Greg Mankiw: "The longer-term problem we now face, however, may be more serious than any that Keynes ever envisioned. Passing a larger national debt to the next generation may look attractive to those without children. (Keynes himself was childless.) But the rest of us cannot feel much comfort knowing that, in the long run, when we are dead, our children and grandchildren will be dealing with our fiscal legacy."

Paul Kelso on V.S. Naipaul: "Naipaul, who has a new novel out next month, also labelled Forster's most famous work, A Passage to India, 'utter rubbish' in an interview with the Literary Review, published today. In it he derides Forster and his friend, the economist John Maynard Keynes, as homosexuals who exploited the poor and those in their power for sexual gratification."

Niall Ferguson: "Though his work at the Treasury gratified his sense of self-importance, the war itself made Keynes deeply unhappy. Even his sex life went into a decline, perhaps because the boys in London he liked to pick up all joined up..."

Mark Steyn: "In his pithiest maxim, John Maynard Keynes, the most influential economist of the 20th century social-democratic state and the patron saint of 'stimulus', offered a characteristically offhand dismissal of any obligation to the future: 'In the long run we are all dead'. The Greeks [currently in upheaval over their economic crisis] are Keynesians to a man: The mob is demanding the right to carry on suspending reality until they’re all dead. After that, who cares?… […] I’m always struck by that line. He’s the most influential economist of the 20th century. Barack Obama is a Keynesian to a fault, they fall back on Keynes to defend the stimulus and all the rest of it. [dramatic pause] Keynes was a childless homosexual, he was a libertine in many ways in his personal life. And I think that reflected his particular view of the purpose of life: In the long run we are all dead. That’s his most famous quote, it’s the one that’s in Webster’s, it’s the one you can--if you’ve only got one if you’ve only got one quotation from Keynes, it’ll be that one in whatever quotations book you look up. And I think that’s not how humanity works, that human existence is a compact between the present and the past and the future…"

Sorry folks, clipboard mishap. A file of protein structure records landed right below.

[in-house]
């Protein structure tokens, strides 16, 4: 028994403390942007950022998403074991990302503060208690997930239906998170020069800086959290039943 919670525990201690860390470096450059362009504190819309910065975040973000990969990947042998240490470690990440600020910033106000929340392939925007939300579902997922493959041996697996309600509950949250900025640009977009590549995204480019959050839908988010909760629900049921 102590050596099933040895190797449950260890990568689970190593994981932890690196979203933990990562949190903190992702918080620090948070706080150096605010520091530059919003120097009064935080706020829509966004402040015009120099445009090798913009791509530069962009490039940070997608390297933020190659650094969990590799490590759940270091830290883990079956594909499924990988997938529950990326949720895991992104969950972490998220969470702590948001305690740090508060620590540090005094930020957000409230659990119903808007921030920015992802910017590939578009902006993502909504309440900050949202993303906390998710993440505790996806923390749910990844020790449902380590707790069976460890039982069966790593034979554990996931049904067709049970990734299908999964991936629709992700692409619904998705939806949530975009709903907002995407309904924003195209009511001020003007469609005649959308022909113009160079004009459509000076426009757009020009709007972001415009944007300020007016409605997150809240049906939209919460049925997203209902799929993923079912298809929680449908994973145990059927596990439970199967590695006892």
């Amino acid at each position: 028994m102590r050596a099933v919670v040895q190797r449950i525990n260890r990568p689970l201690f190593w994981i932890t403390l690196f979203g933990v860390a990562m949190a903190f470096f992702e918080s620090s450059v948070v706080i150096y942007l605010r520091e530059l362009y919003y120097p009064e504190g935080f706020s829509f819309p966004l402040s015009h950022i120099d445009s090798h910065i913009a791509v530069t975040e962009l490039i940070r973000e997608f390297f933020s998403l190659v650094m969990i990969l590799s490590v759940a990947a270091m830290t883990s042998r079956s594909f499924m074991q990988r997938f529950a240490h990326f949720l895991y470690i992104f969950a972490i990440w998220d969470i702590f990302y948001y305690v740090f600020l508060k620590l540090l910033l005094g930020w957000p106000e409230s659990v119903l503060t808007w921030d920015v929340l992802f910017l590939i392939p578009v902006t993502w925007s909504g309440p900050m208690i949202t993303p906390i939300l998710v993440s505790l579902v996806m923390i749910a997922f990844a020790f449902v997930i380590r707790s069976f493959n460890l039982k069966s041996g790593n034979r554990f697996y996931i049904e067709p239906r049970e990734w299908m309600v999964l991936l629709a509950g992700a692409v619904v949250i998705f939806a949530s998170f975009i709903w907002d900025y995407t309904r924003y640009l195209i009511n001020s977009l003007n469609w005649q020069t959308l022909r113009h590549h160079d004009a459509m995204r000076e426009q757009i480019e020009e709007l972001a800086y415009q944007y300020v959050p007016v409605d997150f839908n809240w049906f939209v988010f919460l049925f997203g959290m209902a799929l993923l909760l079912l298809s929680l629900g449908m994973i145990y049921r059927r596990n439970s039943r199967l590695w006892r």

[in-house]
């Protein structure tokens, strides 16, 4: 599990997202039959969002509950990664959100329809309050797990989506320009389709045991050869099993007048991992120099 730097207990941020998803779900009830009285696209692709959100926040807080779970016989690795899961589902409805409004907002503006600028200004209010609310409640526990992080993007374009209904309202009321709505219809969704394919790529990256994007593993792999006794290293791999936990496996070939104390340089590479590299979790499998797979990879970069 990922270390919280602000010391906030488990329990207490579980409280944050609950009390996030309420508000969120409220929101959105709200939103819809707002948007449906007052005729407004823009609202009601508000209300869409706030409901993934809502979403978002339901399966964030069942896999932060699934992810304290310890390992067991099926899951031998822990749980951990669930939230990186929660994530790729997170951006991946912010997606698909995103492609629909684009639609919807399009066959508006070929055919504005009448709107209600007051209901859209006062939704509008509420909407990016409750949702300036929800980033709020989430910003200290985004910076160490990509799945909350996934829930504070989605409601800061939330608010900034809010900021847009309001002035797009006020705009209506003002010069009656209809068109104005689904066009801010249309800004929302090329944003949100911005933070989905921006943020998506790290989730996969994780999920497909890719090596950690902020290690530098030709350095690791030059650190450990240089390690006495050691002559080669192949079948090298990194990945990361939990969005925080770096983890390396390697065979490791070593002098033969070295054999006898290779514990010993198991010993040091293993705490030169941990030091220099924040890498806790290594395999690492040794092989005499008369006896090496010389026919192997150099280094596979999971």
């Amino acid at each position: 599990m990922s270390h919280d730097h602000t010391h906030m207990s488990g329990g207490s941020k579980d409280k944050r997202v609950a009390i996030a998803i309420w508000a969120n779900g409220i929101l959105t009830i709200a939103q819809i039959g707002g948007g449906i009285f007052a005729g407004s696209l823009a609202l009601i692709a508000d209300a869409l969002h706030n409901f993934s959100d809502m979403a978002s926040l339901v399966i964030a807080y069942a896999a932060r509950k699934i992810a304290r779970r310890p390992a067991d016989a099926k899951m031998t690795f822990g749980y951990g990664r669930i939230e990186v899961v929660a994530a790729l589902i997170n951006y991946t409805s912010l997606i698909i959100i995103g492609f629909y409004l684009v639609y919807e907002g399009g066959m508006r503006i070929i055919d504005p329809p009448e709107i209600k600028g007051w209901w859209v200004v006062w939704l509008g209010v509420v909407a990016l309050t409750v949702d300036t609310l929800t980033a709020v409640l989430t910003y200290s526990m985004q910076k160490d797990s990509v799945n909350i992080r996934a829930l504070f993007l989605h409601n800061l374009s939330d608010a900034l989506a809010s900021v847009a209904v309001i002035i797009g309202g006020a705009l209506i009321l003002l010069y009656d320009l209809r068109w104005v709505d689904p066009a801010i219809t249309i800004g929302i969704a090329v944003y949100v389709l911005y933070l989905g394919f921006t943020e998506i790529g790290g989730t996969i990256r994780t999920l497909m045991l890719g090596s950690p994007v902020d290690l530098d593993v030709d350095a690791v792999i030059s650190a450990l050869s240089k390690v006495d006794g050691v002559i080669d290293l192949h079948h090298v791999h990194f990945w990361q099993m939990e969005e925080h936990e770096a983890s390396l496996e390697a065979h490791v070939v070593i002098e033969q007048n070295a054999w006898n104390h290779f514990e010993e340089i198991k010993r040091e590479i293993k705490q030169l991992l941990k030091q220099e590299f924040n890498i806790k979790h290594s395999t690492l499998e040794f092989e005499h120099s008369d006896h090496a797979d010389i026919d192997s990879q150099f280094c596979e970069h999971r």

Peter Skurkiss in The American Spectator: "In his article about avoidance of personal responsibility ('The Long Run', TAS, April 2009), Roger Scruton makes passing note that John Maynard Keynes was a homosexual but does not tie this aspect of the Englishman’s life in with Keynes’s promotion of economic irresponsibility. Mr. Scruton should have because the two are, indeed, related. Keynesian economics is a live-for- today-type philosophy. It favors current pleasures over the future. This dovetails exactly with the childless homosexual view of life, and contrasts sharply with the view of parents who care as much, if not more, for the future as they do for the present, for the sake of their children and grandchildren. And it is utter nonsense to argue that Keynes’s private life should be kept separate from his professional life. When something as emotional as the forbidden sex is fundamental to a man’s being as homosexuality was to Keynes, there can be no compartmentalization. Mr. Scruton, who studies the culture, should appreciate this more than most. The essence of the Obama economic program is to rob from the future to avoid discomfort today. Call me politically incorrect, but I feel America would be better advised to move toward the Prophet’s advice and away from the homosexual’s."


Jonah Goldberg:

Ferguson suggested that because John Maynard Keynes was gay, effete, and childless he might have lacked concern for posterity. After all, Keynes famously proclaimed ”in the long run we’re all dead.” In a nigh-upon hysterical and terribly written item, Tom Kostigen of Financial Advisor says Ferguson took “gay-bashing to new heights.” He adds, “Apparently, in Ferguson’s world, if you are gay or childless, you cannot care about future generations nor society.” 

Now, I don’t know exctly what Ferguson said and I don’t trust Kostigen…. Ferguson has offered an abject and total apology, which I take to be sincere. Still, I am a little surprised that so many people have never heard this idea before…. Joseph Schumpeter, I thought famously, suggested that Keynes’s childlessness was a key issue. In his obituary of Keynes, Schumpeter wrote: “He was childless and his philosophy of life was essentially a short-run philosophy.”